If you work with women of child-bearing age you’ve probably heard of Polycystic Ovarian Syndrome (PCOS). Increasingly common amongst this population, it’s thought that around 1 in 10 Australian women are affected.
With insulin resistance a key hallmark, it’s unsurprising that women with PCOS are 4 times as likely to develop type 2 diabetes (T2D), making glycaemic assessment imperative.
Amongst those at higher risk include Aboriginal and Torres Strait Islander women and those with a family history of PCOS or T2D. Also interesting is the increased prevalence amongst women with type 1 diabetes, with almost twice as many thought to be affected as the general population.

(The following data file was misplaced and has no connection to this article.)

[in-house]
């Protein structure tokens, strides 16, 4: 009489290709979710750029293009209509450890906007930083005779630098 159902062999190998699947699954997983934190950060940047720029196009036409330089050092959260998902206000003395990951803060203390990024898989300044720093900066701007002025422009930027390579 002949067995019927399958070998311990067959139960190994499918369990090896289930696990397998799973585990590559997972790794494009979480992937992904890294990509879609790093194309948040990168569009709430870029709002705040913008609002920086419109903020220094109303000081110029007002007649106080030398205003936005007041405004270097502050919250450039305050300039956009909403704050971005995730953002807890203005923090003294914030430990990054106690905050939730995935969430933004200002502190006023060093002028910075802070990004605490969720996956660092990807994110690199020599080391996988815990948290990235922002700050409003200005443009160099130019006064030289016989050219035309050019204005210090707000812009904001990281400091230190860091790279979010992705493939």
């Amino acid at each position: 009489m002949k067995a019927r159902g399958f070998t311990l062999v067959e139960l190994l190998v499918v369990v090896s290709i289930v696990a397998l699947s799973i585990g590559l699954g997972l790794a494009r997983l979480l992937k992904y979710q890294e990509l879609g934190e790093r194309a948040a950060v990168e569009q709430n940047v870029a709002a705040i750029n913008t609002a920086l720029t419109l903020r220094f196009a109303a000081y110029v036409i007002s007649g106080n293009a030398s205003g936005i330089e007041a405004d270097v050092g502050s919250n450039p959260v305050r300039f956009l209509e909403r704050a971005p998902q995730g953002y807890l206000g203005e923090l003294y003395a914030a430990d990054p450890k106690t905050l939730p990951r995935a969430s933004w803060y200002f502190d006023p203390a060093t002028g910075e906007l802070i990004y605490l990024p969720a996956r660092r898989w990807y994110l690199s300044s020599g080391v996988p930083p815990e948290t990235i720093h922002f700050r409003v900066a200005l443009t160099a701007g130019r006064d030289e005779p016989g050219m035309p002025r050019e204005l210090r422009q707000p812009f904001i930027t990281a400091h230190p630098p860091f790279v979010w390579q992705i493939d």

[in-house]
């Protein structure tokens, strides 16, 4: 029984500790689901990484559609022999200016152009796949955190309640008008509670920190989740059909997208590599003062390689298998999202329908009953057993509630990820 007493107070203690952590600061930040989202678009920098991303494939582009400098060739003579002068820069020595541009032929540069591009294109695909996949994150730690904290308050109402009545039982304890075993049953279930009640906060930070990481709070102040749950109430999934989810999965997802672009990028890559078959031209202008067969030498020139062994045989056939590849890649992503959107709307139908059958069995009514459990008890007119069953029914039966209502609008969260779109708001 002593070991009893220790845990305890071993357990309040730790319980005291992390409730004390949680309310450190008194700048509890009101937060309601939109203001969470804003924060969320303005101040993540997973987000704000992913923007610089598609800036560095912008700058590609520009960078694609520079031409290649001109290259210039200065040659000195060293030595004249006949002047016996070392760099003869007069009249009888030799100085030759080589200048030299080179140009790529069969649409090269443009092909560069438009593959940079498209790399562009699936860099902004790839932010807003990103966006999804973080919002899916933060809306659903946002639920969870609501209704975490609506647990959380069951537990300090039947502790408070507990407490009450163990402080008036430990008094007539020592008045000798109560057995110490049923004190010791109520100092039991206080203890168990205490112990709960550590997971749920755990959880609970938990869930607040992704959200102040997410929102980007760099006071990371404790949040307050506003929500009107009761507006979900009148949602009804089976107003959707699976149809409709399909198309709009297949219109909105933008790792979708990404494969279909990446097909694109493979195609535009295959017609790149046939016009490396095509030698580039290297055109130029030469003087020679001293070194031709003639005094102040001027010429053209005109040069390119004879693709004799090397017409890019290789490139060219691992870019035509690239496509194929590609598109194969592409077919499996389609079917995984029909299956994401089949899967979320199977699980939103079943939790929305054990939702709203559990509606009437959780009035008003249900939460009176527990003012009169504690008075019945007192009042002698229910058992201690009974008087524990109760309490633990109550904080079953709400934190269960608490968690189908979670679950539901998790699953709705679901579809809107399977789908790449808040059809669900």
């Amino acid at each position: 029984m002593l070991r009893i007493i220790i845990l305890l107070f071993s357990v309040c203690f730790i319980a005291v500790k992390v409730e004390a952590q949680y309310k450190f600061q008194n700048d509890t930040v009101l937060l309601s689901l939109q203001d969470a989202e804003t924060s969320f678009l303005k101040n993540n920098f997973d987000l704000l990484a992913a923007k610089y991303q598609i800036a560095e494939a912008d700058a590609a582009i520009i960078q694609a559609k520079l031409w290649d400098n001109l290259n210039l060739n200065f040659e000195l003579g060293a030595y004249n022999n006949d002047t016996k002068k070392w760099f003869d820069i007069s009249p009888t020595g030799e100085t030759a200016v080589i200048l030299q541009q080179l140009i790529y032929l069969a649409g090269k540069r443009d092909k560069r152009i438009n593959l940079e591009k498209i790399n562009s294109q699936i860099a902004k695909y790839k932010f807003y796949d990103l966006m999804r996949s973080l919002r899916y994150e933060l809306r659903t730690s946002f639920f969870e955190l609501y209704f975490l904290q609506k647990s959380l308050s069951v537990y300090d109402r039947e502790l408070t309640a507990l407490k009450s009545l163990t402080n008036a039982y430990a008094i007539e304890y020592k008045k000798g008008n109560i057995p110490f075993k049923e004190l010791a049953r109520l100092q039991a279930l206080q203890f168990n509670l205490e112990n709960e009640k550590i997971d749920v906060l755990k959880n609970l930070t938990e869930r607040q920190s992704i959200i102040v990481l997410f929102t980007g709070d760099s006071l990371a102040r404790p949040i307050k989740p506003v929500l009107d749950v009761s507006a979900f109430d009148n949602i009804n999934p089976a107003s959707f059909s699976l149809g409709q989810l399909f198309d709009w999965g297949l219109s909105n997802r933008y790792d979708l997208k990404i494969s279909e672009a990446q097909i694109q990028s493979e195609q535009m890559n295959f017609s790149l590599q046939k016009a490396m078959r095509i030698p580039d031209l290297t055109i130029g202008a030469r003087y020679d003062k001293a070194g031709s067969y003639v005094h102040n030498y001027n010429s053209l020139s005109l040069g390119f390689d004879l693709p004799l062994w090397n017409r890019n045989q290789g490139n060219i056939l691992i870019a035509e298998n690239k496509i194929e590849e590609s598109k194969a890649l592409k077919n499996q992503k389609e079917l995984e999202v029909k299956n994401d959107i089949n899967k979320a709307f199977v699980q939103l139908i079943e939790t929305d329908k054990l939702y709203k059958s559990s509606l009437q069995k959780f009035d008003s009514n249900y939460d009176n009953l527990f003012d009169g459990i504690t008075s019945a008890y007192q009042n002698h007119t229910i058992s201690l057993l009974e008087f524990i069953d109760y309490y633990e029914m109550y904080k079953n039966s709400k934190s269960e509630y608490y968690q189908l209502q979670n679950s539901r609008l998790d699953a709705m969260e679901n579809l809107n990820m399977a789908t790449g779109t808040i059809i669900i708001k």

A recent article in the Diabetes Management Journal summarised some of the key points of the new clinical guidelines for complex endocrine condition, outlining some of its key features and the unique considerations when managing both PCOS and diabetes. Click here to read the full article published in the November 2018 issue PCOS article